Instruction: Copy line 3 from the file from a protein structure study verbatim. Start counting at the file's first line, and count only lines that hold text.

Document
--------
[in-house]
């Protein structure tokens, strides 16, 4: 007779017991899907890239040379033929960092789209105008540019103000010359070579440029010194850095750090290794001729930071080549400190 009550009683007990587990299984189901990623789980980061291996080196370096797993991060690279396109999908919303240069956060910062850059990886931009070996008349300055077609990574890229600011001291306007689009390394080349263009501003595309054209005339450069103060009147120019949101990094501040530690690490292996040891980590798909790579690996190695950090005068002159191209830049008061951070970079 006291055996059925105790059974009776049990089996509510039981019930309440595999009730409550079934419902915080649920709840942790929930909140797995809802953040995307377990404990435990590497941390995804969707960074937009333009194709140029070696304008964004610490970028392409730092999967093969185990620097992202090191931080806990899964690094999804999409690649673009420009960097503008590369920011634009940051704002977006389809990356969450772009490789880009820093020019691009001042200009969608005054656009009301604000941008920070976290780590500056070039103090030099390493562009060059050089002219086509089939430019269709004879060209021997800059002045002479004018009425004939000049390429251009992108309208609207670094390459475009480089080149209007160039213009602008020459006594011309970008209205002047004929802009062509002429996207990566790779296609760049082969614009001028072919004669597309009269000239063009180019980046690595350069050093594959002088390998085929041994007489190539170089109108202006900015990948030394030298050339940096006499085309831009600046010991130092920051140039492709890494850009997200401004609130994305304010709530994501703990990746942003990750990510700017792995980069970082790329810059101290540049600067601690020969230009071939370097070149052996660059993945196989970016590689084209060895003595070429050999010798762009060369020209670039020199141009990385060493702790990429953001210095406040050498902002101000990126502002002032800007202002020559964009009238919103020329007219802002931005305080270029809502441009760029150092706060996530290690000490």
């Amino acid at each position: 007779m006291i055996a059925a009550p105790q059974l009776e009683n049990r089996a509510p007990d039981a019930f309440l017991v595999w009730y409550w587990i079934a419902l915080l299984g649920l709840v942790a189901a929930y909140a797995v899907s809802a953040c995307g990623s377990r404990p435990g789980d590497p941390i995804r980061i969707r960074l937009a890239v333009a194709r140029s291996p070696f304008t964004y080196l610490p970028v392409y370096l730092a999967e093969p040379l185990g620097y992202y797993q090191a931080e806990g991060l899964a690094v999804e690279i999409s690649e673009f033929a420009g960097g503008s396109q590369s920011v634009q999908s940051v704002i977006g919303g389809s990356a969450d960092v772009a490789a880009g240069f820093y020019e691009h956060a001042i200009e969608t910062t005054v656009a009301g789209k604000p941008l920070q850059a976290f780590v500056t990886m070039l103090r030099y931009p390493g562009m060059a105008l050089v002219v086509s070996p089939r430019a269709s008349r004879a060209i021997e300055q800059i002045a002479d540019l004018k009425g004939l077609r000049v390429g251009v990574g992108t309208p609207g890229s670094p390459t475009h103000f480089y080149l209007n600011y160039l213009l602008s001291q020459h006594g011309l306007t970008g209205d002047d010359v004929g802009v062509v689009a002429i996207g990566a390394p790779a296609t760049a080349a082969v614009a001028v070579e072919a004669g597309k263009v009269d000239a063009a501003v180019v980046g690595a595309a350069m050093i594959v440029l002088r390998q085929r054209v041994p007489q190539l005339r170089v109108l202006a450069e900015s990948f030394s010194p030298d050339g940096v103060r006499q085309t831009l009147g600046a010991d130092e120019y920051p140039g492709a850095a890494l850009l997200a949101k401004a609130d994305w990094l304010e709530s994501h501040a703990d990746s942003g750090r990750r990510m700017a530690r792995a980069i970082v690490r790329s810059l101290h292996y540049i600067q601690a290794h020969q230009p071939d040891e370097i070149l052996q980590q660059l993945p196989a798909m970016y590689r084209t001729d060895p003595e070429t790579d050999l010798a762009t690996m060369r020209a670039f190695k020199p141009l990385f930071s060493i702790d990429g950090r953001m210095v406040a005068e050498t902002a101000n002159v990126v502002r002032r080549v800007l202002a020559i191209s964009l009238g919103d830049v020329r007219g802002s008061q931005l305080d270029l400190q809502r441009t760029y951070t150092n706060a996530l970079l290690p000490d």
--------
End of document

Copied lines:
């Amino acid at each position: 007779m006291i055996a059925a009550p105790q059974l009776e009683n049990r089996a509510p007990d039981a019930f309440l017991v595999w009730y409550w587990i079934a419902l915080l299984g649920l709840v942790a189901a929930y909140a797995v899907s809802a953040c995307g990623s377990r404990p435990g789980d590497p941390i995804r980061i969707r960074l937009a890239v333009a194709r140029s291996p070696f304008t964004y080196l610490p970028v392409y370096l730092a999967e093969p040379l185990g620097y992202y797993q090191a931080e806990g991060l899964a690094v999804e690279i999409s690649e673009f033929a420009g960097g503008s396109q590369s920011v634009q999908s940051v704002i977006g919303g389809s990356a969450d960092v772009a490789a880009g240069f820093y020019e691009h956060a001042i200009e969608t910062t005054v656009a009301g789209k604000p941008l920070q850059a976290f780590v500056t990886m070039l103090r030099y931009p390493g562009m060059a105008l050089v002219v086509s070996p089939r430019a269709s008349r004879a060209i021997e300055q800059i002045a002479d540019l004018k009425g004939l077609r000049v390429g251009v990574g992108t309208p609207g890229s670094p390459t475009h103000f480089y080149l209007n600011y160039l213009l602008s001291q020459h006594g011309l306007t970008g209205d002047d010359v004929g802009v062509v689009a002429i996207g990566a390394p790779a296609t760049a080349a082969v614009a001028v070579e072919a004669g597309k263009v009269d000239a063009a501003v180019v980046g690595a595309a350069m050093i594959v440029l002088r390998q085929r054209v041994p007489q190539l005339r170089v109108l202006a450069e900015s990948f030394s010194p030298d050339g940096v103060r006499q085309t831009l009147g600046a010991d130092e120019y920051p140039g492709a850095a890494l850009l997200a949101k401004a609130d994305w990094l304010e709530s994501h501040a703990d990746s942003g750090r990750r990510m700017a530690r792995a980069i970082v690490r790329s810059l101290h292996y540049i600067q601690a290794h020969q230009p071939d040891e370097i070149l052996q980590q660059l993945p196989a798909m970016y590689r084209t001729d060895p003595e070429t790579d050999l010798a762009t690996m060369r020209a670039f190695k020199p141009l990385f930071s060493i702790d990429g950090r953001m210095v406040a005068e050498t902002a101000n002159v990126v502002r002032r080549v800007l202002a020559i191209s964009l009238g919103d830049v020329r007219g802002s008061q931005l305080d270029l400190q809502r441009t760029y951070t150092n706060a996530l970079l290690p000490d």